Real programmers don't write specs. Users should consider themselves lucky to get anything

Real programmers write their own assemblers, preferably in LISP.

Real programmers aren't afraid to use GOTO's.

Real programmers don't eat quiche. They eat junk food and drink Coca Cola.

Real programmers know better than the users what they need.

Real programmers don't draw flowcharts. Cavemen drew flowcharts, and look where it got them.

Real programmers don't write in COBOL. Applications programming is for sissies.

Real programmers know structured and object oriented programming are communist plots

Real programmers use xor in everyday conversation

Real programmers don't produce results. They just return exit codes

Real programmers don't write in APL, unless the whole program can be written in one line.

Real programmers can write assembly code in any language.' - Larry Wall

Real programmers never grow old. They suffer from bugs in their DNA.

Real programmers never grow old. They suffer from burnouts or monumental crashes.

Real programmers write self-modifying code

Real programmers don't write in BASIC. Actually, no one past puberty writes in BASIC.

Real programmers write executable code directly with a binary editor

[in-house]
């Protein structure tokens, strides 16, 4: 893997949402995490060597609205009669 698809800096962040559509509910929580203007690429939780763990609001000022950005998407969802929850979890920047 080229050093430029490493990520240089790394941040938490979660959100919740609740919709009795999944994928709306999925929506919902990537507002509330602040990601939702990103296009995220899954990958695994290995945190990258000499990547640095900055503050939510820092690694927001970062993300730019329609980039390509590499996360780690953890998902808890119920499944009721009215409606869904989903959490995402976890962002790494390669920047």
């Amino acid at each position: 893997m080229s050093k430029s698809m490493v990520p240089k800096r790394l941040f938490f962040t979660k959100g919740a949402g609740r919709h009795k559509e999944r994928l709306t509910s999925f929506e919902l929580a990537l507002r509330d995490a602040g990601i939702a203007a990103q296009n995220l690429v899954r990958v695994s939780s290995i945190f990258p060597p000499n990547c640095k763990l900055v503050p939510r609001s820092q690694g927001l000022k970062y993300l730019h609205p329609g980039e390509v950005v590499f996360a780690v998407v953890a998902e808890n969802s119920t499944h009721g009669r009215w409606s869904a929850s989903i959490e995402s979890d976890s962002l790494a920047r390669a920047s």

Real programmers don't write in LISP, or any language with more parentheses than code

real operating system = R = RSN

Real Programmer n.

[indirectly, from the book "Real Men Don't Eat Quiche"] A particular sub-variety of hacker: one possessed of a flippant attitude toward complexity that is arrogant even when justified by experience. The archetypal `Real Programmer' likes to program on the bare metal and is very good at same, remembers the binary opcodes for every machine he has ever programmed, thinks that HLLs are sissy, and uses a debugger to edit his code because full-screen editors are for wimps. Real Programmers aren't satisfied with code that hasn't been bummed into a state of tenseness just short of rupture. Real Programmers never use comments or write documentation: "If it was hard to write", says the Real Programmer, "it should be hard to understand." Real Programmers can make machines do things that were never in their spec sheets; in fact, they are seldom really happy unless doing so. A Real Programmer's code can awe with its fiendish brilliance, even as its crockishness appalls. Real Programmers live on junk food and coffee, hang line-printer art on their walls, and terrify the crap out of other programmers -- because someday, somebody else might have to try to understand their code in order to change it. Their successors generally consider it a Good Thing that there aren't many Real Programmers around any more. For a famous (and somewhat more positive) portrait of a Real Programmer, see "The Story of Mel" in Appendix A. The term itself was popularized by a letter to the editor in the July 1983 Datamation titled "Real Programmers Don't Use Pascal" by Ed Post, still circulating on Usenet and Internet in on-line form. Typing "Real Programmers Don't Use Pascal" into a web search engine should turn up a copy.

--The Jargon File version 4.3.1, ed. ESR, autonoded by rescdsk.

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